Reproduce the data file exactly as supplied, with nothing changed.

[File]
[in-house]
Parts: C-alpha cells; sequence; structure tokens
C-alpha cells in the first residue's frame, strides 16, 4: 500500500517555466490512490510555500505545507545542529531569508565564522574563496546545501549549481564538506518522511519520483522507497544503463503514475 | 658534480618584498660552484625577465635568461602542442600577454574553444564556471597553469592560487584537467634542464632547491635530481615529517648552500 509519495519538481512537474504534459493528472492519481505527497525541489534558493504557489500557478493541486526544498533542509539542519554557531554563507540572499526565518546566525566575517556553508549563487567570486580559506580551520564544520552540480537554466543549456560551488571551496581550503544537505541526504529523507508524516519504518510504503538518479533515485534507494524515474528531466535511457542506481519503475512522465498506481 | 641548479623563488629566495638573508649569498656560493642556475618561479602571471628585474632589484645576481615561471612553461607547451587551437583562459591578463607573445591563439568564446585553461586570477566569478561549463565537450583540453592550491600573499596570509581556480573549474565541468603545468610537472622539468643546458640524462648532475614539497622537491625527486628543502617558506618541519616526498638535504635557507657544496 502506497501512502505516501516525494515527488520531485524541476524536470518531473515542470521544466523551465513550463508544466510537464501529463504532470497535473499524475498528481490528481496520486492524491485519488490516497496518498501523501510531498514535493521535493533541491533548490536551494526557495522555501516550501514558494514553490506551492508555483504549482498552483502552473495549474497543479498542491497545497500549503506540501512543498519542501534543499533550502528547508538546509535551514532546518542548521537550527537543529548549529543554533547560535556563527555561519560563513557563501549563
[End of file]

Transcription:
[in-house]
Parts: C-alpha cells; sequence; structure tokens
C-alpha cells in the first residue's frame, strides 16, 4: 500500500517555466490512490510555500505545507545542529531569508565564522574563496546545501549549481564538506518522511519520483522507497544503463503514475 | 658534480618584498660552484625577465635568461602542442600577454574553444564556471597553469592560487584537467634542464632547491635530481615529517648552500 509519495519538481512537474504534459493528472492519481505527497525541489534558493504557489500557478493541486526544498533542509539542519554557531554563507540572499526565518546566525566575517556553508549563487567570486580559506580551520564544520552540480537554466543549456560551488571551496581550503544537505541526504529523507508524516519504518510504503538518479533515485534507494524515474528531466535511457542506481519503475512522465498506481 | 641548479623563488629566495638573508649569498656560493642556475618561479602571471628585474632589484645576481615561471612553461607547451587551437583562459591578463607573445591563439568564446585553461586570477566569478561549463565537450583540453592550491600573499596570509581556480573549474565541468603545468610537472622539468643546458640524462648532475614539497622537491625527486628543502617558506618541519616526498638535504635557507657544496 502506497501512502505516501516525494515527488520531485524541476524536470518531473515542470521544466523551465513550463508544466510537464501529463504532470497535473499524475498528481490528481496520486492524491485519488490516497496518498501523501510531498514535493521535493533541491533548490536551494526557495522555501516550501514558494514553490506551492508555483504549482498552483502552473495549474497543479498542491497545497500549503506540501512543498519542501534543499533550502528547508538546509535551514532546518542548521537550527537543529548549529543554533547560535556563527555561519560563513557563501549563